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I have the following code:

Why does Java think that this is not a valid long.

@Test
public void testOffendingBinaryString() {
  String offendingString = "1000000000000000000010101000000000000000000000000000000000000000";
  assertEquals(64, offendingString.length());
  Long.parseLong(offendingString, 2);
}
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How is Java offended? Any exceptions raised? –  trojanfoe Jan 11 '11 at 16:10
    
Java has no feelings ;-) –  Joachim Sauer Jan 11 '11 at 16:17
    
@Joachim Sauer no feelings? Then how come Java Swings? –  Nishant Jan 11 '11 at 16:22
    
Java doesn't. Swing has no trailing s ;-) –  Joachim Sauer Jan 11 '11 at 16:25
    
@Joachim Sauer just to make grammatically appropriate. But still Java has 'Faces', it Spring(s) and it does 'Swing'. –  Nishant Jan 11 '11 at 16:31

6 Answers 6

up vote 5 down vote accepted

Because it's out of range for the valid value of a long. The string:

"-111111111111111111101011000000000000000000000000000000000000000"

should work just fine. You cannot specify a negative number directly in 2s complement binary notation. And if you're trying to specify a positive number, that number is too big to fit into a Java long, which is a signed 64-bit value expressed in 2s complement (which means it's basically 63 bits + a sign bit (it's a little more complicated than that, read the page on 2s complement)).

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The long is stored in 2's compliment, but the parse method expects straight binary. So, the max number of digits in the String can be 63.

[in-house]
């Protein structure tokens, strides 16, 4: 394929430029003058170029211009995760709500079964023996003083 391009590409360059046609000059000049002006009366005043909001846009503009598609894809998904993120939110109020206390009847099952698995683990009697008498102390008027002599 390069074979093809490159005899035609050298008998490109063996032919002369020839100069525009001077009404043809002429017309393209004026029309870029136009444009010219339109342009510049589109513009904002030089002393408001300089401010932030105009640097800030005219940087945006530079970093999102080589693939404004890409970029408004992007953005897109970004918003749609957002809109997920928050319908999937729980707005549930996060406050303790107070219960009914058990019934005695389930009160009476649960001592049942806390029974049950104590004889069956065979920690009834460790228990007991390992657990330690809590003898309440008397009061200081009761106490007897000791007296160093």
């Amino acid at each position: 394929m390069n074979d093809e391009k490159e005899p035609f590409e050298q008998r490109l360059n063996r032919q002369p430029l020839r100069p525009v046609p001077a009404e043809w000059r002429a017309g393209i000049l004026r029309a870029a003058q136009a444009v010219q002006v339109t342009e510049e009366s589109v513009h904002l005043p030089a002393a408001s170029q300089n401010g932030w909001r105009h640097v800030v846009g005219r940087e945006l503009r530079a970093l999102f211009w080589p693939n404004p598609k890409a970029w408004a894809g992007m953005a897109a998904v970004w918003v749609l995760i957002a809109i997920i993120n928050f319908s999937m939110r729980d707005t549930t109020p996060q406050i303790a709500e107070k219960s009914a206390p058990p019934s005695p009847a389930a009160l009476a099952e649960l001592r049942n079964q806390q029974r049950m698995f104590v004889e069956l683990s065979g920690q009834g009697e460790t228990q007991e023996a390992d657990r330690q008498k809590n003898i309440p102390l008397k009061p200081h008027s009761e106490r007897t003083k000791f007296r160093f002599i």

When using regular binary, there is no sign bit. You can pass it a String with length 63 and precede it with a - if you want a negative long.

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Java long type:

8 bytes signed (two's complement). Ranges from -9,223,372,036,854,775,808 to +9,223,372,036,854,775,807.

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The size of the string is too long, check this question

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Internally numbers are represented using the Two's complement. That means there are only 63 bits, for the number and one bit to represent positive or negative numbers. Since Long.parseLong() is not ment to parse numbers in Two's complement your String is a positive number with 64 bits, that exceeds the maximum positive value for a long.

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Two's complement is not the same as "one digit for sign", because if it were, there would be a positive and a negative zero. –  Joachim Sauer Jan 11 '11 at 16:25
    
I did not write that it is a sign bit, only that it is used to distinguish between positive and negative numbers. There is really no need to explain how the Two's complement works in the answer, in my opinion. –  Reboot Jan 11 '11 at 16:29

This is a bug in Java, see http://bugs.sun.com/bugdatabase/view_bug.do?bug_id=4215269, they fixed it in 1.8

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